Covered and Uncovered Interest Rate formula vs. Real world Central bank decisions

I know for a fact that during a currency crisis, or just to prop up a depreciating currency in general, Central banks will often increase interest rates. Intuitively, I understood this to signal that by increasing interest rates, the central bank increased yields (particularly on fixed income securities) which made financial assets in that country more attractive. Thus, the foreign money would come flooding back into the economy and therefore the currency would stop depreciating. I have noted such action being done by the South African Reserve Bank in the past and assumed this to be the reason.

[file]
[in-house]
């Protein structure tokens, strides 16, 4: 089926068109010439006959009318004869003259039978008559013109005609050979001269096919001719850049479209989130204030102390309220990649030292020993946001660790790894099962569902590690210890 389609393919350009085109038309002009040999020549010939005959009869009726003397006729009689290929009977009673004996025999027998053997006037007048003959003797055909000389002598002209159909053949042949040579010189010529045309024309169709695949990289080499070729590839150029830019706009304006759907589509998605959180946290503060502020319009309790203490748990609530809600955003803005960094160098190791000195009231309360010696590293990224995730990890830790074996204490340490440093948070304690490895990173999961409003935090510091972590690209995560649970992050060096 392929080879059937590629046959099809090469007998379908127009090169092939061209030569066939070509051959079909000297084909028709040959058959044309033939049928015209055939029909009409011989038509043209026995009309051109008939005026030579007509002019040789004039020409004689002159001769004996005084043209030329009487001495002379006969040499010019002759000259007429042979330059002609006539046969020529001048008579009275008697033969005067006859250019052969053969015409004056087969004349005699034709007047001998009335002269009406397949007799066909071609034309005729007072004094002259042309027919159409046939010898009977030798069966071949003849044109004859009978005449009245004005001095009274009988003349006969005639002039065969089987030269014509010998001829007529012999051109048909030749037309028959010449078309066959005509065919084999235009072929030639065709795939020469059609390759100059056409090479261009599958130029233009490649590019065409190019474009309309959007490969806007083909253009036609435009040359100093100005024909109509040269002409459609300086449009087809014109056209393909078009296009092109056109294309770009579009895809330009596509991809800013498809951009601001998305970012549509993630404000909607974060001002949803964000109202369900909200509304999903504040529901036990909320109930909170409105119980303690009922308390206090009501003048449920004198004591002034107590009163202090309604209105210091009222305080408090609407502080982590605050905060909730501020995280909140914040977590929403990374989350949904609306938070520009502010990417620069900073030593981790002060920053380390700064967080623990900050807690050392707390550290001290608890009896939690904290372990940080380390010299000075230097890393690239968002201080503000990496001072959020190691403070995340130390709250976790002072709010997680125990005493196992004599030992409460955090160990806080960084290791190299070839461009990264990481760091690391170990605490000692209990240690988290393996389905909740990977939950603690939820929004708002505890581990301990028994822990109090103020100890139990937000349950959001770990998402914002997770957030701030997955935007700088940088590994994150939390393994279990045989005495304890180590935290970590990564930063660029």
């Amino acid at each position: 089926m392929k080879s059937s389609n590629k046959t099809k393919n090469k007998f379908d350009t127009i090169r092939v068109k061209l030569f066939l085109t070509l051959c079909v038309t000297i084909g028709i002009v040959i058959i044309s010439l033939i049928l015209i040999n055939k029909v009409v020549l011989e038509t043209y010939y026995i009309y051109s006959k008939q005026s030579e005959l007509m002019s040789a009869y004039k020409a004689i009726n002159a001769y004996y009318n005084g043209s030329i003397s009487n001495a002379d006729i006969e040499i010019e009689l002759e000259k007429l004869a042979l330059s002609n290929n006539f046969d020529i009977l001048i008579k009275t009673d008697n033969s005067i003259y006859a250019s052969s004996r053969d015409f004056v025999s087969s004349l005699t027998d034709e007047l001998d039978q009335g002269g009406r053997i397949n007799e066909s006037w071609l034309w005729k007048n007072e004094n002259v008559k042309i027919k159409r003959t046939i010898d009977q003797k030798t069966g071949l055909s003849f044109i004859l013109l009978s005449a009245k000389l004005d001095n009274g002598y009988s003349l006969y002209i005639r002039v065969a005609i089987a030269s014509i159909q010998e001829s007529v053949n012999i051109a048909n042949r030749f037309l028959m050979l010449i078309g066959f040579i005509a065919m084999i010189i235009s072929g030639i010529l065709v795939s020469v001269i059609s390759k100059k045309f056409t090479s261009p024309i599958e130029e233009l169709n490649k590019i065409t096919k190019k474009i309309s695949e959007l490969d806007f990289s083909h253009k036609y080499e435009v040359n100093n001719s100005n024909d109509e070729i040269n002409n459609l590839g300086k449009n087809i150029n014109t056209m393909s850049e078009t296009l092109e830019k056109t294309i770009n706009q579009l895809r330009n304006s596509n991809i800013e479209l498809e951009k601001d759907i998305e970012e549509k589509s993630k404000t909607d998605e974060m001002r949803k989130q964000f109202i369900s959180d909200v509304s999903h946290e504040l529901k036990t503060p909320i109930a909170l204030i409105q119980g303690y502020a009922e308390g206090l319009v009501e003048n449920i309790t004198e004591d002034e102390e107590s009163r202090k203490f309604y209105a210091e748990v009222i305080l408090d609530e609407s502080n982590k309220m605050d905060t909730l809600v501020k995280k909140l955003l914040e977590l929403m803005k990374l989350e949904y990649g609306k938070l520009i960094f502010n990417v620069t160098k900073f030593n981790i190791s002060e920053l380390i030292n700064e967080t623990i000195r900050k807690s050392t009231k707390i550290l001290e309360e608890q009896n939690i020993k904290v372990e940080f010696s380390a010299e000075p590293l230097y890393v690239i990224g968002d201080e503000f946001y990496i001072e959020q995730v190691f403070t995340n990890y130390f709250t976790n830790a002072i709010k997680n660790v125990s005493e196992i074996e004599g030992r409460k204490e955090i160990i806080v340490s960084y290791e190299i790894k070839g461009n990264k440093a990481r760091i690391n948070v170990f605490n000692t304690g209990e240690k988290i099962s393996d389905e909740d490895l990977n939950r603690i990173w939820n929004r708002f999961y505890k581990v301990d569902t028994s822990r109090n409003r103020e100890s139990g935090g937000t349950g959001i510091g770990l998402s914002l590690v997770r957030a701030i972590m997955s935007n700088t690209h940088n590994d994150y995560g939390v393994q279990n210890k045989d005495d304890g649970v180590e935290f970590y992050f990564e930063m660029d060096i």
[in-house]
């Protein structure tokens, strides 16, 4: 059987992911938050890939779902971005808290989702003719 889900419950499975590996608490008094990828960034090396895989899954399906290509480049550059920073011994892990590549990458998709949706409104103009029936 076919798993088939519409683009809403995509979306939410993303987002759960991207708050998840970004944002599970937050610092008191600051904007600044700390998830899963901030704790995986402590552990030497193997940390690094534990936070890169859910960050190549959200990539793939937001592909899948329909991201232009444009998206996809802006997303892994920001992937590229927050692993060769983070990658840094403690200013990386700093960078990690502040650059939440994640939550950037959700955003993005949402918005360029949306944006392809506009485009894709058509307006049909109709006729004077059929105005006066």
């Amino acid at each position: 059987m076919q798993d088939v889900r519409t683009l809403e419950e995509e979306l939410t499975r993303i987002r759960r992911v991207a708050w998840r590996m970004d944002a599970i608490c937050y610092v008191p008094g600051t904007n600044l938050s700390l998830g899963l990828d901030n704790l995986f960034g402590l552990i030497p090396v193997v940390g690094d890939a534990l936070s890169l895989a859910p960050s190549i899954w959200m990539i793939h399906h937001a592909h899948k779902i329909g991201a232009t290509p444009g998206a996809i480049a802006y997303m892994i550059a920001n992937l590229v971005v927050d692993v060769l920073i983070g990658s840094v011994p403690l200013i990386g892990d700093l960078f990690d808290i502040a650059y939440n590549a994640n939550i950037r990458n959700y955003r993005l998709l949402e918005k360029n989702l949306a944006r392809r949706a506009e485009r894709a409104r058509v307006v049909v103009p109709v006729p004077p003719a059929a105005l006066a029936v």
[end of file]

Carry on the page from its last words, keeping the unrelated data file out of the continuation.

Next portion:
However, according to the covered and uncovered interest rate formulas, increasing interest rates results in a currency DEPRECIATING, not appreciating. Therefore, the action of the Central banks in increasing rates should have had the opposite of the intended effect. Can someone please explain why there is this divergence in theory and real world application?

Because there are more influences on exchange rates than just interest rate parity.

If interest rates on a currency increase, then there will be more demand for that currency by investors; that increases the value of that currency.